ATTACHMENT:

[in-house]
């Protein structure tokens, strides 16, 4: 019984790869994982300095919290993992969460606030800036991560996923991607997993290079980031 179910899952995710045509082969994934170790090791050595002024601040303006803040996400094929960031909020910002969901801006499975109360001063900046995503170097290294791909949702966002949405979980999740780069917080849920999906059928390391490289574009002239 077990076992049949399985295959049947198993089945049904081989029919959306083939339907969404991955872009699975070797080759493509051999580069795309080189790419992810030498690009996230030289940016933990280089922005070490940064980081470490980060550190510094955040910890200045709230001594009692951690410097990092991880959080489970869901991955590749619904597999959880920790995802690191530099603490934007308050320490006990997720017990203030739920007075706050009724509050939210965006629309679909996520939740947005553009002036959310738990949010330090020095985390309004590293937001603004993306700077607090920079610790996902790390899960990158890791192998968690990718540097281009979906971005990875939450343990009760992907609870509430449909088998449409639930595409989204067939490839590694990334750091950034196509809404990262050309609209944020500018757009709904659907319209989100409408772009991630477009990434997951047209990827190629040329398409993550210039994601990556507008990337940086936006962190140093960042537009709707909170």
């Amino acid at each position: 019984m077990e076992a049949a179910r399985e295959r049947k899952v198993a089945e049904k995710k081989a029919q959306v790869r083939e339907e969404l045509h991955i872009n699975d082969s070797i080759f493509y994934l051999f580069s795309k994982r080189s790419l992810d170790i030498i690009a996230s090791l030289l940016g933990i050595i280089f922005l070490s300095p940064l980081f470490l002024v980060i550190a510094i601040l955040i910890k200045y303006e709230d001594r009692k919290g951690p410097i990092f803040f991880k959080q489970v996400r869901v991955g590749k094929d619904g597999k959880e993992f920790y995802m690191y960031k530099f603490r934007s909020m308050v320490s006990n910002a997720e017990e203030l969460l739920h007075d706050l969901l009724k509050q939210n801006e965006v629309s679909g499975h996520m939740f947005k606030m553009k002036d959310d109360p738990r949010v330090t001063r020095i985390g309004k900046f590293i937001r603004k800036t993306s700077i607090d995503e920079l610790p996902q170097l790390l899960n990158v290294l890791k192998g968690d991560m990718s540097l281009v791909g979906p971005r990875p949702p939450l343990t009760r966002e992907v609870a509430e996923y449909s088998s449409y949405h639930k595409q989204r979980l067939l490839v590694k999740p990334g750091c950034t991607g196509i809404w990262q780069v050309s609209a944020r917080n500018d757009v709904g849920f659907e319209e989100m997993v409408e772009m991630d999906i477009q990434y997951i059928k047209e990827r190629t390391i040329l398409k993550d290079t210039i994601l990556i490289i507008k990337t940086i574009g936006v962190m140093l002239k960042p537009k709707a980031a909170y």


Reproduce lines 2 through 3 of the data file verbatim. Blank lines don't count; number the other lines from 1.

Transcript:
């Protein structure tokens, strides 16, 4: 019984790869994982300095919290993992969460606030800036991560996923991607997993290079980031 179910899952995710045509082969994934170790090791050595002024601040303006803040996400094929960031909020910002969901801006499975109360001063900046995503170097290294791909949702966002949405979980999740780069917080849920999906059928390391490289574009002239 077990076992049949399985295959049947198993089945049904081989029919959306083939339907969404991955872009699975070797080759493509051999580069795309080189790419992810030498690009996230030289940016933990280089922005070490940064980081470490980060550190510094955040910890200045709230001594009692951690410097990092991880959080489970869901991955590749619904597999959880920790995802690191530099603490934007308050320490006990997720017990203030739920007075706050009724509050939210965006629309679909996520939740947005553009002036959310738990949010330090020095985390309004590293937001603004993306700077607090920079610790996902790390899960990158890791192998968690990718540097281009979906971005990875939450343990009760992907609870509430449909088998449409639930595409989204067939490839590694990334750091950034196509809404990262050309609209944020500018757009709904659907319209989100409408772009991630477009990434997951047209990827190629040329398409993550210039994601990556507008990337940086936006962190140093960042537009709707909170």
């Amino acid at each position: 019984m077990e076992a049949a179910r399985e295959r049947k899952v198993a089945e049904k995710k081989a029919q959306v790869r083939e339907e969404l045509h991955i872009n699975d082969s070797i080759f493509y994934l051999f580069s795309k994982r080189s790419l992810d170790i030498i690009a996230s090791l030289l940016g933990i050595i280089f922005l070490s300095p940064l980081f470490l002024v980060i550190a510094i601040l955040i910890k200045y303006e709230d001594r009692k919290g951690p410097i990092f803040f991880k959080q489970v996400r869901v991955g590749k094929d619904g597999k959880e993992f920790y995802m690191y960031k530099f603490r934007s909020m308050v320490s006990n910002a997720e017990e203030l969460l739920h007075d706050l969901l009724k509050q939210n801006e965006v629309s679909g499975h996520m939740f947005k606030m553009k002036d959310d109360p738990r949010v330090t001063r020095i985390g309004k900046f590293i937001r603004k800036t993306s700077i607090d995503e920079l610790p996902q170097l790390l899960n990158v290294l890791k192998g968690d991560m990718s540097l281009v791909g979906p971005r990875p949702p939450l343990t009760r966002e992907v609870a509430e996923y449909s088998s449409y949405h639930k595409q989204r979980l067939l490839v590694k999740p990334g750091c950034t991607g196509i809404w990262q780069v050309s609209a944020r917080n500018d757009v709904g849920f659907e319209e989100m997993v409408e772009m991630d999906i477009q990434y997951i059928k047209e990827r190629t390391i040329l398409k993550d290079t210039i994601l990556i490289i507008k990337t940086i574009g936006v962190m140093l002239k960042p537009k709707a980031a909170y």